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You’ve seen printed documents with sections of text that had been highlighted with a marker in yellow or some color. You can highlight text in MS Word documents without printing them out and using a marker. Keep reading to find out how.
How to highlight text in MS Word
We’ll look at two types of highlighting. The first is highlighting one or more words alone or within a sentence.
Highlight one or more words in Word
Examples of highlighting done using the highlight feature in Microsoft Word
To highlight text in Microsoft Word, select the text you wish to highlight. Then:
- Open the Home tab of the ribbon.
- In the first section of the Home tab you’ll see the Paste section. The next section to the right is the text section where you can change fonts, font sizes, and more. In this section look for a small icon on the bottom row that looks like a tiny marker above a colored line.
- Click that marker icon to open a panel of colors you can select to highlight your text.
- Choose a color.
The text highlight button in Microsoft Word
You should now see your text highlighted with the color you chose. Word is actually placing a colored background behind those words that you selected. The remainder of the sentence will not be highlighted.
NOTE: If you have your computer set to dark mode, you may have white text on a dark background. In this case, some highlight colors may be barely visible or not at all against the dark background. However, if you print the page or view it in light mode with a white background, you will see that the highlight is indeed there.
Highlight an entire paragraph in Microsoft Word
You can easily highlight an entire paragraph or more in MS Word using the previously mentioned method of selecting all of the words in the section you wish to highlight, then using the highlight button.
Highlight words, sentences, or paragraphs in MS Word using Shading
Examples using the Shading feature to highlight text in Microsoft Word
The second type of highlighting we’ll learn allows us to highlight the full width of the entire paragraph block.
Word provides another method of highlighting single words, entire sentences, and paragraphs, but it calls it shading. Here are some differences between highlighting and shading.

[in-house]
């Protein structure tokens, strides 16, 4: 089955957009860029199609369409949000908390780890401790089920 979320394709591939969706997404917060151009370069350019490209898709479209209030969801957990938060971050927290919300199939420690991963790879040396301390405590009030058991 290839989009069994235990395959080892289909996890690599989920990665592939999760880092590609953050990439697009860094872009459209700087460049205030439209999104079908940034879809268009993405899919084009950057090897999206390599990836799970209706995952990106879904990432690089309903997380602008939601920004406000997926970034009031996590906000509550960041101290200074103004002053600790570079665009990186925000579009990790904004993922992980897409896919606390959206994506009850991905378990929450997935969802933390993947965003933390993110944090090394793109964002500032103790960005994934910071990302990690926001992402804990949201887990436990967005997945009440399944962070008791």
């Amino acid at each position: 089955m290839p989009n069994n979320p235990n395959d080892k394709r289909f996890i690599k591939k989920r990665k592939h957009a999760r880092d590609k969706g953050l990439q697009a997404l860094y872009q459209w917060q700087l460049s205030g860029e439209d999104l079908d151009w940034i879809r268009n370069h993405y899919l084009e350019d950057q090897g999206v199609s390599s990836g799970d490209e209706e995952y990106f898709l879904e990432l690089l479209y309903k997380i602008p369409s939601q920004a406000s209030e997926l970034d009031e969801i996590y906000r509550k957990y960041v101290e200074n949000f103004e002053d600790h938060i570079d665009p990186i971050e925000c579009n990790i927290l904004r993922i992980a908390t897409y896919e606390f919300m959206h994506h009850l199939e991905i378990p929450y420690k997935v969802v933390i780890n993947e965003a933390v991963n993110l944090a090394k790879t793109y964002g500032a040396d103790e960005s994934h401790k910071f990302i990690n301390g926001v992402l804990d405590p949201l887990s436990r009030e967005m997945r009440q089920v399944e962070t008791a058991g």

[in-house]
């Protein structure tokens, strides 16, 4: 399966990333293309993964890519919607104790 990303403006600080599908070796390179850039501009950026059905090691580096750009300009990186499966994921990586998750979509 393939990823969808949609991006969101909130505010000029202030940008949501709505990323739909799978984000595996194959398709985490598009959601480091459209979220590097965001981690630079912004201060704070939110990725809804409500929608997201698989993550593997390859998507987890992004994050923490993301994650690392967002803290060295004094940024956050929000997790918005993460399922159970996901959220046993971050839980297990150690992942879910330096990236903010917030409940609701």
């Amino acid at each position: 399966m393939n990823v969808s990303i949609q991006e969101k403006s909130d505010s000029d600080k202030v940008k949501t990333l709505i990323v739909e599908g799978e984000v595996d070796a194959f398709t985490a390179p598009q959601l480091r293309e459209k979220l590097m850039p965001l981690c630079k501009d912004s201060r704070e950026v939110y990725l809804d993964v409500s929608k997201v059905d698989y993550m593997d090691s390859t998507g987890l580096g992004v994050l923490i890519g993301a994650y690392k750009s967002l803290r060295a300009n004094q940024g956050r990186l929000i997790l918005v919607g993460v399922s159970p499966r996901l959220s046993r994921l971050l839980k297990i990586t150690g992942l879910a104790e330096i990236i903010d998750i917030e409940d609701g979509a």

- More colors are available with shading than when you use the highlight button in the Home tab.
- Shading allows you to highlight words with a patterned color. Basic highlighting allows colors only.
- Highlighting all of the text using the select and highlight method mentioned previously highlights only the text and the blanks between words. It does not highlight the entire margin to margin block that shading provides.
- Shading can be used to place a color background behind an entire paragraph from left margin to right margin even if it is a one word sentence. If your document or design called for it, you could have two or three words centered with a rectangle shaped background from left margin to right margin.
You’ll find the Shade function hidden away under the Design tab. With the Design tab open, look all the way to the right for a button/icon labeled Page Borders. If you mouse over that button, the tooltip will say Borders and Shading.
The shading control in Microsoft Word
To shade specific words:
- Select the text.
- Under the Design tab, click the button labeled Page Borders on the right end of the ribbon.
- From the box that opens, select the Shading tab.
- On the left side, click inside the box below the Fill label.
- Choose your shade (highlight) color. If you don’t see exactly the color you need, select the More Colors… button below the current color choices. From there you can find practically any color you could wish for.
- On the right side, you should see a square with your selected words in it. Below that square, click in the box to choose Text or Paragraph.
- To highlight only the text you’ve selected, choose Text. To highlight the entire paragraph block which extends from the left margin beyond the last word to the right margin, choose Paragraph.
I’ve included photos of a Microsoft Word document that illustrates the use of the different highlighting and shading uses that I’ve discussed in this article.
I consider the Word’s shading function to be more useful than the highlighting function if you need any more than the most basic highlighting—select a word and highlight it with one of fifteen colors.
With a little forethought, the shading function can be quite useful in laying out a document with accented sentences, creating signs, or designing pamphlets.
You can find more tips for using Microsoft Word here.
You’ll find video tips for using Microsoft 365 here.